Tuesday was a boat day, and so I decided that this would be a good day to visit the beach, as I realised that the men would temporarily stop work in order to let people up and down, and I didn’t mind the idea of sitting down there until 5pm if the weather was good. It wasn’t cold, but the sun was not out either, at least not all the time. Still, it was a good day, pottering around slowly watching the tide come in, until I managed to scramble round to the Devils Kitchen for some more scrambling around the various rocks and gullies, watching the seals watching me.

I came back just after 5pm when it started to spot with rain and then went for an evening stroll down to my friends Peter and Pat who are staying at Big St Johns. It is about the fourth year in a row that we seem to be staying on the island together, and it is nice in some ways to know that they are there should I want some company.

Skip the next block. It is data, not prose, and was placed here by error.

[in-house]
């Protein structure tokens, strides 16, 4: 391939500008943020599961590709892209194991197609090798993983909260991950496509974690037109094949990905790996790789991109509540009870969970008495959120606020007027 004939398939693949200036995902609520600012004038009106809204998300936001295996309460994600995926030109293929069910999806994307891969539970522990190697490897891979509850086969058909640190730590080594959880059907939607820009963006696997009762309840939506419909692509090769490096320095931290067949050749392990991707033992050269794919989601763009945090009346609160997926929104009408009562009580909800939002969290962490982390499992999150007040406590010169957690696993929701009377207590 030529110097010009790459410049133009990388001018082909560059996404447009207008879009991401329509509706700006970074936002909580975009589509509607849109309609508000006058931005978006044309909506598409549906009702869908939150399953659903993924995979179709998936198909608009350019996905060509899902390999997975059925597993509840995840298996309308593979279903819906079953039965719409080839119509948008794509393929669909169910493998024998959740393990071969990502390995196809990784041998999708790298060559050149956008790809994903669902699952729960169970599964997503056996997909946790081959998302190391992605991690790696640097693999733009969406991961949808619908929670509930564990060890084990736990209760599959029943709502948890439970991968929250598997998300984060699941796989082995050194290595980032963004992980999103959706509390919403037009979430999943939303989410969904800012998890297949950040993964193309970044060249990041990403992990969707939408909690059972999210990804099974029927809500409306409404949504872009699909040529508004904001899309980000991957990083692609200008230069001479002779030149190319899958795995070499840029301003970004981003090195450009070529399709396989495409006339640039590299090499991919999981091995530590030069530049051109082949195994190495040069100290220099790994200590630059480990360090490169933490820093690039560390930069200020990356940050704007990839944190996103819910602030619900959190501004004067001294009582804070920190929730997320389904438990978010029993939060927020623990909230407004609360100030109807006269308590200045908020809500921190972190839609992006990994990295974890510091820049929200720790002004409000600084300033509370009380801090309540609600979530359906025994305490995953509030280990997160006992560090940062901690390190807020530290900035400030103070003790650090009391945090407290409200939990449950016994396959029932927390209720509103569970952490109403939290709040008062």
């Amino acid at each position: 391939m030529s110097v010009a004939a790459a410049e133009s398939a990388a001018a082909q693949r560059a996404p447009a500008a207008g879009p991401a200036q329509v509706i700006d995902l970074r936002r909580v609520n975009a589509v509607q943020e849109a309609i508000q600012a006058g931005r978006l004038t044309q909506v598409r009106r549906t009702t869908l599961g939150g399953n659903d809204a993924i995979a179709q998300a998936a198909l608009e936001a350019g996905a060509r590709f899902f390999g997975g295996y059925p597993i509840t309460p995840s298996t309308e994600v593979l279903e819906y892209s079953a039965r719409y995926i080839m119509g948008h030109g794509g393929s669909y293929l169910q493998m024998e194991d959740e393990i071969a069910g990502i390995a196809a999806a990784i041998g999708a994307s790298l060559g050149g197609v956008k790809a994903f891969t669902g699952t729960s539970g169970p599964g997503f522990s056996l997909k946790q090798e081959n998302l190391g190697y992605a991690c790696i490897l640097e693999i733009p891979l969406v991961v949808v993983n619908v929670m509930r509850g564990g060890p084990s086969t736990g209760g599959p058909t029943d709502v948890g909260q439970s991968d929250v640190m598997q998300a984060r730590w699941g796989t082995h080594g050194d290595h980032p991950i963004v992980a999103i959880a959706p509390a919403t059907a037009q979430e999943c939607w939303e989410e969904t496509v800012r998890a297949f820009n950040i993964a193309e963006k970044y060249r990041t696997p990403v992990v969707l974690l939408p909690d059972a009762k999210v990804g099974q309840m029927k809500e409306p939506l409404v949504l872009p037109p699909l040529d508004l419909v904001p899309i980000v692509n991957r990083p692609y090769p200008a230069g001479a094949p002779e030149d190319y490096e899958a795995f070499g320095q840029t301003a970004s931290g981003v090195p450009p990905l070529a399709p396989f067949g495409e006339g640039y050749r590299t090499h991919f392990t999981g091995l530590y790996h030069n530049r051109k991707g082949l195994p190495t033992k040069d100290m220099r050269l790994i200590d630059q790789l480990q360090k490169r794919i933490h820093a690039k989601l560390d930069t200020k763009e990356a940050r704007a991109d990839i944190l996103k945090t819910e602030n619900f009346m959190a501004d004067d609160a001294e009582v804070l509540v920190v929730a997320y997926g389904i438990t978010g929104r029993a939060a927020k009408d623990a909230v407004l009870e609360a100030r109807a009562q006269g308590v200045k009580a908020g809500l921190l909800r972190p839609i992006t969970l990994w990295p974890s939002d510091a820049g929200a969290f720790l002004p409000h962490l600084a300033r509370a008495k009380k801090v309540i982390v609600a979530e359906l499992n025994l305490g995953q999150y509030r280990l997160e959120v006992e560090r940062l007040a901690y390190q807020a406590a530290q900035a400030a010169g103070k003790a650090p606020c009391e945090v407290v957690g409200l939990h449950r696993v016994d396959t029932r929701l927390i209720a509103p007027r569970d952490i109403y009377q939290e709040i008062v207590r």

It is difficult to remember details of what you did sometimes after the event, but Wednesday I remember as the day when it was blowing billy oh and I went for a long walk all along the west coast as far as the North End via the Battery. I am not sure how many miles I walked that day, but my calf muscles certainly noticed it, and I was so tired I think I went to bed around 9.30pm, the earliest I have been in bed since I got here. Of course it may have been earlier had Coran been here to keep me warm, but I won’t hold my breath waiting for that to happen.

Yesterday and today have both been uneventful days of mostly reading and listening to the natural sound of wind (not mine!) as it beats against the windows and the walls of the cottage. Yesterday I managed a short stroll up to the Castle and then on to the Ugly before it started to patter with rain, and today I walked in the mist all the way up to three quarter wall. It was that horrible almost half drizzle, the kind that is not really rain at all, but nevertheless soaks through your clothes pretty quickly, running down the length of your waterproofs to plaster your legs.